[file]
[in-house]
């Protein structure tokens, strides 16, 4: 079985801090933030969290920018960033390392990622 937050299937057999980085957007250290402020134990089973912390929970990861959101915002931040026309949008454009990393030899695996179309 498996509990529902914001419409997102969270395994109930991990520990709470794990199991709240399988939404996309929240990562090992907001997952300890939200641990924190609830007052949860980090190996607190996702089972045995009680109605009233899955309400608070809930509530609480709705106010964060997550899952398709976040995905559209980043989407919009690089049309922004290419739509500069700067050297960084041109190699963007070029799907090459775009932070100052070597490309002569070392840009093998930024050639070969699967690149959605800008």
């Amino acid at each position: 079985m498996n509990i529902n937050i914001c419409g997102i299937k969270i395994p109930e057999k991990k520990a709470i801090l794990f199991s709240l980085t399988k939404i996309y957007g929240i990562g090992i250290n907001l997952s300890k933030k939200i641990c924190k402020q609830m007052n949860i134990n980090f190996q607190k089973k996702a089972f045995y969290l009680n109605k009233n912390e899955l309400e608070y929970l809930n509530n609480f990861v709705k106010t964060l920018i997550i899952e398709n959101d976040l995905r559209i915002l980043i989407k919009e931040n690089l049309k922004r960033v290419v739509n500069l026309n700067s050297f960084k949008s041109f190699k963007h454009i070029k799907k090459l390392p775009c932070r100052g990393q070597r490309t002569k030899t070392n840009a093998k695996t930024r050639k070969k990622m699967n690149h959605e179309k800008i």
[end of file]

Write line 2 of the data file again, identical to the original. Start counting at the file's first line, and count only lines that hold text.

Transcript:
């Protein structure tokens, strides 16, 4: 079985801090933030969290920018960033390392990622 937050299937057999980085957007250290402020134990089973912390929970990861959101915002931040026309949008454009990393030899695996179309 498996509990529902914001419409997102969270395994109930991990520990709470794990199991709240399988939404996309929240990562090992907001997952300890939200641990924190609830007052949860980090190996607190996702089972045995009680109605009233899955309400608070809930509530609480709705106010964060997550899952398709976040995905559209980043989407919009690089049309922004290419739509500069700067050297960084041109190699963007070029799907090459775009932070100052070597490309002569070392840009093998930024050639070969699967690149959605800008």